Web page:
My eye catches the tips of the dark mountains on the outskirts of Caracas, Venezuela, and in a blink I find myself gazing at the shanty towns hugging their sides– an imperfect pyramid of white, orange, and gray rectangles dotted by an occasional tree, smoky green under the smog and burning heat of the equator. The geometric patterns remind me strangely of a Mondrian, though I know the landscape is not art, and my destination is far from destitute. It’s early morning, and from the taxi, on the way to the sun-bleached resort, I can’t quite see anyone moving within – such is the distance and the speed of travel.
Capetown, South Africa, is different, more unsettling. Heading off to the lush green vineyards, our rental car is so close that we can practically touch the hands of the people. Khayelitsha, an informal township, is flat and panoramic, dull and amorphous -- stretching as far as the eye can see. Between the sheets of corrugated metal and makeshift wooden fences, there is a broken down car or other piece of rusty machinery. Inhabitants of the poorer sections stagger into the road, begging for food and money. Sick and hungry, young and old, they stoop in misery miles before Table Mountain, and I hang my head in shame.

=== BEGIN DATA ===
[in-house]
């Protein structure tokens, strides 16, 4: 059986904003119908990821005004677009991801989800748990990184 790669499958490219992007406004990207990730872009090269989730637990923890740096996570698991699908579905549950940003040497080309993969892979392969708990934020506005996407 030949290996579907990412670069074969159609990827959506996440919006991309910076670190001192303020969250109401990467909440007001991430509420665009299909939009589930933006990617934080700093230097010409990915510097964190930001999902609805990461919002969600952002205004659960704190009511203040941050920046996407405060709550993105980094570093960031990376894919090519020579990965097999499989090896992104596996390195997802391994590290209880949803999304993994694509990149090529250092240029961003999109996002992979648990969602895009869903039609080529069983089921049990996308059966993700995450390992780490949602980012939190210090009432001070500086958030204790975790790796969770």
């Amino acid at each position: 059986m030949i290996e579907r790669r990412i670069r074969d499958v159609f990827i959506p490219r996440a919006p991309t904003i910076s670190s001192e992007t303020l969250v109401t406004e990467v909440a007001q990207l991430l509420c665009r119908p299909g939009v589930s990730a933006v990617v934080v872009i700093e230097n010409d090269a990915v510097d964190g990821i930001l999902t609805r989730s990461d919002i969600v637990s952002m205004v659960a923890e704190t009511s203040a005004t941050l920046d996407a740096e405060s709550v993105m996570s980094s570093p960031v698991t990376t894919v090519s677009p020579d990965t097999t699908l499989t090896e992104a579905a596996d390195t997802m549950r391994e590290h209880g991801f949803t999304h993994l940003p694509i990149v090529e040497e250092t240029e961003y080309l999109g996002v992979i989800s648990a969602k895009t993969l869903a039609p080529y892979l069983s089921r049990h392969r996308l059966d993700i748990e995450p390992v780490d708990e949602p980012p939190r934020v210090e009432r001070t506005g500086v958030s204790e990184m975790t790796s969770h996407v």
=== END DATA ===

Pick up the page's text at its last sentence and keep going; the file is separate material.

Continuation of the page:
I reflect on the batik I made years before -- one in a small series, having learned the art from my friend Ruth, a native of Slough, England, and lover of medieval studies. Depicting red-roofed shanties under a purplish-blue canopy of stars, it was a small silk piece inspired by a simple line drawing. Thinner than the fabric of the third world, it brightened the ubiquitous white walls of our university rooms in contrast to the poorest corners of the world. I was yet to see the expanse of limited class mobility, roofed by the feudal division.
Referencing Our Film Screening, The End of Poverty?
Tuesday, 9/21, 7-9pm